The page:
Whatever the severity of the injuries, the children appeared to need time to recover, Anderson found. The recovery ''trajectories'' plateau from five to 10 years, she says.
After that, the children stabilize and can make gains. This suggests that continued treatment can help, even many years later, Anderson says.
Although this was a relatively small study, the findings are different from what was previously thought.
The study results are at odds with some common beliefs. Many experts believe that children who suffer these brain injuries get worse as time goes on, Anderson says. Not true, she tells WebMD.
"The negative effects of these injuries stabilize after about two or three years and the injured kids begin to do better but never catch up to their healthy peers," she says.
Being in a family that is psychologically healthy was linked with better outcomes, Anderson found.
Head Injuries in Kids: Suggestions for Parents
The study provides valuable information, says Doug Johnson-Greene, PhD, MPH, associate professor, director of neuropsychology, and vice chair of rehabilitation medicine at the University of Miami Miller School of Medicine. He reviewed the study findings for WebMD.
The new research has a longer follow-up than most studies, he tells WebMD. It also includes very young children, while other research has not.
For a long time, he agrees, the prevailing wisdom has been that recovery after childhood head injuries is never fully complete. It's often said that kids ''grow into their impairments," Johnson-Greene says. "That's a fancy way of saying [the impairments] become more obvious."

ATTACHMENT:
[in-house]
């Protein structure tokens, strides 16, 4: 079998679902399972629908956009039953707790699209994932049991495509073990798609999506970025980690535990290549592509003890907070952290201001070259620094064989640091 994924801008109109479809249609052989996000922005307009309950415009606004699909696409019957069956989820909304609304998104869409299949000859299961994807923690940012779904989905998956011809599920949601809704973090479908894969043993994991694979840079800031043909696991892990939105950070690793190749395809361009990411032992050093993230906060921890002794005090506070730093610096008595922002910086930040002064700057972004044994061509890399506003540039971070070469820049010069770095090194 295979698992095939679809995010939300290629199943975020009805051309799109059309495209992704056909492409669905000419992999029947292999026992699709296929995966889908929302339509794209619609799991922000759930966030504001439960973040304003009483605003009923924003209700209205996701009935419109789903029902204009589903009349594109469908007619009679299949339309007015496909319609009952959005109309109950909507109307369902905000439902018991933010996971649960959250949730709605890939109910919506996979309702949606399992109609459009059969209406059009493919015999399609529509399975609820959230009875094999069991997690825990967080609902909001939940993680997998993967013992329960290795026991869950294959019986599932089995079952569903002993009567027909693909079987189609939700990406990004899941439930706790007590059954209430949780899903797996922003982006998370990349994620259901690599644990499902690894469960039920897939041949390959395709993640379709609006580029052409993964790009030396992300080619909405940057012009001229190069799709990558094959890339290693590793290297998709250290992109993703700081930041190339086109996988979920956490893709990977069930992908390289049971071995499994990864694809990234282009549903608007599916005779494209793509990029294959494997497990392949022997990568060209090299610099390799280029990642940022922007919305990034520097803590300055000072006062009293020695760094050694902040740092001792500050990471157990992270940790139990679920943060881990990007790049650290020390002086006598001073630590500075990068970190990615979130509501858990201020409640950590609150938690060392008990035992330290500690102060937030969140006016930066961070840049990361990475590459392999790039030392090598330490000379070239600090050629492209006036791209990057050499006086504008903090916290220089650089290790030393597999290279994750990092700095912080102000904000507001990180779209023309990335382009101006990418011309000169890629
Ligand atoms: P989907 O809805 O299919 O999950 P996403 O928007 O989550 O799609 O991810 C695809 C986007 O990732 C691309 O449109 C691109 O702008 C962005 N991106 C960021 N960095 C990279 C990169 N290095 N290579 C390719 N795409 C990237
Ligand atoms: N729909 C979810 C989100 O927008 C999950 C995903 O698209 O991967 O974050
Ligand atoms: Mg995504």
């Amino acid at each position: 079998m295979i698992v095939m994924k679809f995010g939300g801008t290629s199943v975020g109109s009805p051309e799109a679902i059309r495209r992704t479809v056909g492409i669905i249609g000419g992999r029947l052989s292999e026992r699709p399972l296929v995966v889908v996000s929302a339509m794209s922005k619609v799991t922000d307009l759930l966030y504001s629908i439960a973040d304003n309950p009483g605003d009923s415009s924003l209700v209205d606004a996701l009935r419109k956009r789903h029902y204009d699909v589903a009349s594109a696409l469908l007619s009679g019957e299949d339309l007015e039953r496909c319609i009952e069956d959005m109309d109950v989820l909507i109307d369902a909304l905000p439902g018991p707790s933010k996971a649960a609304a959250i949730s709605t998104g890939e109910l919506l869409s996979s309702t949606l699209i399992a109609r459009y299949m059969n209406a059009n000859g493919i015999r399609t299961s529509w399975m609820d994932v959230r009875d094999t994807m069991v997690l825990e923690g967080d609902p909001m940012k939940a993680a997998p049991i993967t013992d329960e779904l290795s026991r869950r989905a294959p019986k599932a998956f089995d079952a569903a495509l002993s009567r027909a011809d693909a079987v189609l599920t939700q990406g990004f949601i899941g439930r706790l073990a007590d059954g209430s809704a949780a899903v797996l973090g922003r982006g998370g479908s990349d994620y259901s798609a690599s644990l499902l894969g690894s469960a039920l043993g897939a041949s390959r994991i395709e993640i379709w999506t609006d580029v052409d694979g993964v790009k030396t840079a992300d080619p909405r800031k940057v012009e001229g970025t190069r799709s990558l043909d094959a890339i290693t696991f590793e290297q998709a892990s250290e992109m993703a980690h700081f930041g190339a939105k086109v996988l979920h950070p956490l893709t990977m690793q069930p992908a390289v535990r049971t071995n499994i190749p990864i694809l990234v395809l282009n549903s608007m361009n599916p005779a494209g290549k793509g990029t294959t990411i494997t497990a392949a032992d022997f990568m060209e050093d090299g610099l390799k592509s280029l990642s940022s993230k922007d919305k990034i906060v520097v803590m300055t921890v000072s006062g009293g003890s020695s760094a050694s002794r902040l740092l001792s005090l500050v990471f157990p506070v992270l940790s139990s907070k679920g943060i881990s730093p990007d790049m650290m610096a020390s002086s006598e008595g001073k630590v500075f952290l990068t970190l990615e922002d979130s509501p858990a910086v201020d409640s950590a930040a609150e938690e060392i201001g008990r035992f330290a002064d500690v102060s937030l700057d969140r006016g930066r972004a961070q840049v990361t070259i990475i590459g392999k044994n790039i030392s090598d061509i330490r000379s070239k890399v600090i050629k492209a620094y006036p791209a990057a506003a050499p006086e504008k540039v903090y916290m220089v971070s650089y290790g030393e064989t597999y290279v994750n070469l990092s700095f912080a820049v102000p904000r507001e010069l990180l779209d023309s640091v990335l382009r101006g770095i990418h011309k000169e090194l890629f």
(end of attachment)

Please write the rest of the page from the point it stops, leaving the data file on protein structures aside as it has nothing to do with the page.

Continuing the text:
The bottom line from the new research? ''A head injury does not inevitably imply that your child will have impairments forever. This provides some added evidence that impairments may not be as persistent as we once thought," he says.
The research does reinforce what experts have believed, that the more severe the head injury, the tougher the recovery to normalcy, he says.
But parents can help their child, Johnson-Greene says, by asking for appropriate treatment from a board-certified neuropsychologist.
Providing the child with a stimulating and mentally healthy home environment can also help, he agrees. To do that, parents can schedule family outings and play board games with their children, among other activities, he says.
Patience is key, he tells WebMD: "For most head injuries, except mild ones, we talk about recovery that more commonly takes years as opposed to months."
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SOURCES: Vicki Anderson, PhD, deputy director, Integrated Mental Health Program, Royal Children's Hospital; director, Critical Care & Neuroscience Research, Murdoch Childrens Research Institute.Doug Johnson-Greene, PhD, MPH, associate professor, director of neuropsychology, and vice chair of rehabilitation medicine, University of Miami School of Medicine.Anderson, V. Pediatrics, published online Jan. 23, 2012.